I’d like to share one very small example of how this type of prayer impacted my work in a Reading Room. While I was working in a Reading Room that was normally quite active, three days went by without a single person coming in. On the morning of the fourth day, with still no one coming in, I realized I needed to change the way I was praying. I needed to dig deeper and ask God, “What is it specifically that needs to be addressed in thought?” As the other attendant on duty and I began to pray in this manner, this answer came: We were not lacking supply. In fact, we had superabundant supply. We had good! We had inspiration! We had the very Word of God present in that Reading Room! And there was and had to be an equal demand for this supply, because in God’s economy, supply always equals demand. As our Leader, Mrs. Eddy, writes in Science and Health with Key to the Scriptures, “Divine Love always has met and always will meet every human need” (p. 494). So if we had fifty copies of Science and Health in that Reading Room, then there were fifty people who needed—were demanding—that book, and nothing could keep them from finding us.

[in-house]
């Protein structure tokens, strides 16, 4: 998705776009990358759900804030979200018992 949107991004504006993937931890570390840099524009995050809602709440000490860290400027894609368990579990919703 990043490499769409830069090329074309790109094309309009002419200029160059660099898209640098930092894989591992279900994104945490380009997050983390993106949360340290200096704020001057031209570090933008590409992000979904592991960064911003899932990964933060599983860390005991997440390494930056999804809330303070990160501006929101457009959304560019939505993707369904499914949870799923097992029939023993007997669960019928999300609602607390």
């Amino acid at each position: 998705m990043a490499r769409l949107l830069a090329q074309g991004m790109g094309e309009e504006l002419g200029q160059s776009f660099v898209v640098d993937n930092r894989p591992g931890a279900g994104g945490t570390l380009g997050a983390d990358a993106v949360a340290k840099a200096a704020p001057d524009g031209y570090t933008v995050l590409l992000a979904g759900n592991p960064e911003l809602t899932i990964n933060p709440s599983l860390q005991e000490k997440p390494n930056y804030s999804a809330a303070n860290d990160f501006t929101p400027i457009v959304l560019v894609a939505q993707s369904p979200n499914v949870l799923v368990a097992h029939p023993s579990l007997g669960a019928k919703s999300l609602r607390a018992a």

The rest of that day there was a constant stream of visitors—mostly newcomers, and some repeat customers—reading, studying, and purchasing. Now, I can’t say that every single day following this day was just as busy, but this day served as a touchstone for me. It taught me that if there was a period of prolonged inactivity or if there was some issue that tried to persist in the Reading Room, it could be met through specific prayer, and I could not be blinded to what needed to be addressed in thought. I know there are many of you here who could share stories similar to mine.